jmcozine at yahoo.com
Wed Feb 12 15:00:12 PST 2003
rbpark-NOSPAM at ualberta.ca (Rob Park) writes:
> Alas! James Cozine spake thus:
>> I did a lab in high school where one determines the acceleration due
>> to gravity by swinging a pendulum. The result should have been 9.8
>> m/s^2, but we got 8.8 m/s^2. I still don't know what we did wrong.
> Well, sources of error could be almost anything. Since this was a
> highschool experiment, I'd bet a lot of money that your largest source
> of error was "crappy, unreliable measuring equipment" ;)
Ya, that photo-gate was kinda iffy... It wasn't as bad as the force
experiments involving a battery (under)powered bulldozer ;)
> Speaking of weird errors, though, I remember one chemistry lab from
That's what I assumed the thread to be about: When Physics Goes
> We were titrating some substance into some acid to try and determine the
> acidity. But wait, it gets better: we forgot to write down one of our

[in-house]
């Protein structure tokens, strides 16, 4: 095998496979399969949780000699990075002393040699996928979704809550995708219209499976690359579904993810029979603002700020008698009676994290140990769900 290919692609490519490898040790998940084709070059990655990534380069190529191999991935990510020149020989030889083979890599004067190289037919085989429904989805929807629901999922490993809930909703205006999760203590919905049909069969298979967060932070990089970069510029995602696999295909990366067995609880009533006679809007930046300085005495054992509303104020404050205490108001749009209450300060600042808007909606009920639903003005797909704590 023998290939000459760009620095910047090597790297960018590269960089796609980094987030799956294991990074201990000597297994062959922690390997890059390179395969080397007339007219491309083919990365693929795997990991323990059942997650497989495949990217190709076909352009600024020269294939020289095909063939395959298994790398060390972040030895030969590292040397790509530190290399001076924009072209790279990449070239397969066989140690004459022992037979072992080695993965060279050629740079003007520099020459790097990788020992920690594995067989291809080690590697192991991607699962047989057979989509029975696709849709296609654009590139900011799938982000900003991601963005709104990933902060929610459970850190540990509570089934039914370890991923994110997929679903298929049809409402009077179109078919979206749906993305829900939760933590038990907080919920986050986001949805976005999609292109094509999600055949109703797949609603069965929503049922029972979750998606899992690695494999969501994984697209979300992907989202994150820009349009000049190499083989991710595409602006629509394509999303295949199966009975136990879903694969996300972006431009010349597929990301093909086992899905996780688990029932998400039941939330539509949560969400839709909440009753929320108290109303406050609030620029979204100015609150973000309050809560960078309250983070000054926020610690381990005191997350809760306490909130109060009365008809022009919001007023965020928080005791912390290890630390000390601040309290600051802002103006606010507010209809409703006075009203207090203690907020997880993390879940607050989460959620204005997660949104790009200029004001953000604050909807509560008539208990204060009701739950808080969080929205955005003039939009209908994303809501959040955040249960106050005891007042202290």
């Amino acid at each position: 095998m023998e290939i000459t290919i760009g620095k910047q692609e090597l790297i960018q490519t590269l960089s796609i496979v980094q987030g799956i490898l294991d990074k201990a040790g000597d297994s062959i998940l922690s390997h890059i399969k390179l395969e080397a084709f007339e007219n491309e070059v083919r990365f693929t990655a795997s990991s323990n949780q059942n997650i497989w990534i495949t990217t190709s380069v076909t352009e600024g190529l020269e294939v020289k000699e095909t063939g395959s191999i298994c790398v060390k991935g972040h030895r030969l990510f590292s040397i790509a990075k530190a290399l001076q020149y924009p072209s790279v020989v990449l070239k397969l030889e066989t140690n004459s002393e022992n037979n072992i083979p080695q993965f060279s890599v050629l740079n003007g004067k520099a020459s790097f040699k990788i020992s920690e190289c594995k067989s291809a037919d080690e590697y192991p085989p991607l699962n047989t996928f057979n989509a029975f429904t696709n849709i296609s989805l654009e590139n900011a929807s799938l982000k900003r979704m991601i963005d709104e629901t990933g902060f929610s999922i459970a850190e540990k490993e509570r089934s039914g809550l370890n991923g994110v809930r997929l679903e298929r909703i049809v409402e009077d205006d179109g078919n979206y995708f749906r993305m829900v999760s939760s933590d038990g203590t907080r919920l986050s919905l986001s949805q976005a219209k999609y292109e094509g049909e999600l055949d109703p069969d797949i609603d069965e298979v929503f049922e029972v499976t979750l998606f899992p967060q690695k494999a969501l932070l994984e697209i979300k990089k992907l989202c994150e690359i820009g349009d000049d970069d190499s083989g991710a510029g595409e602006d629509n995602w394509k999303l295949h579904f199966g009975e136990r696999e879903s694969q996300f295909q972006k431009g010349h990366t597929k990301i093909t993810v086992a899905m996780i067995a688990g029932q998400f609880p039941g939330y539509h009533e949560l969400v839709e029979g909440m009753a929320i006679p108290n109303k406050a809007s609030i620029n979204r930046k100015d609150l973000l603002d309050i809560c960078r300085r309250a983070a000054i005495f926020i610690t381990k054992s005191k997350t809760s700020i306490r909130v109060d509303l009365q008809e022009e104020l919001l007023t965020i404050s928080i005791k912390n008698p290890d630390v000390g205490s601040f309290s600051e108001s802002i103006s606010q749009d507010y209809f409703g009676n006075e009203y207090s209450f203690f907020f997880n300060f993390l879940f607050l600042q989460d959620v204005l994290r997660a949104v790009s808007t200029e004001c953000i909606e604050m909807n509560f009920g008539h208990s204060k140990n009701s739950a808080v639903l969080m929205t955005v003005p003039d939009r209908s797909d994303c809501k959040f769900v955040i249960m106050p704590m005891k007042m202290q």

> measurements. We ended up just guessing the value, and when we got to
> the end of the experiment, our results were something like 0.1% off of
> the expected theoretical value.
I don't remember much from chemistry... except when the teacher
swished some ethyl alcohol around in a water jug, emptied it out,
and lit the fumes. The plastic caught on fire! ;) And there's
always the potassium+water trick...
> Our teacher was quite impressed, when she informed us that there was a
> 3% error built into the equipment we were using... ;)
Just give Alice some pencils and she will stay busy for hours.
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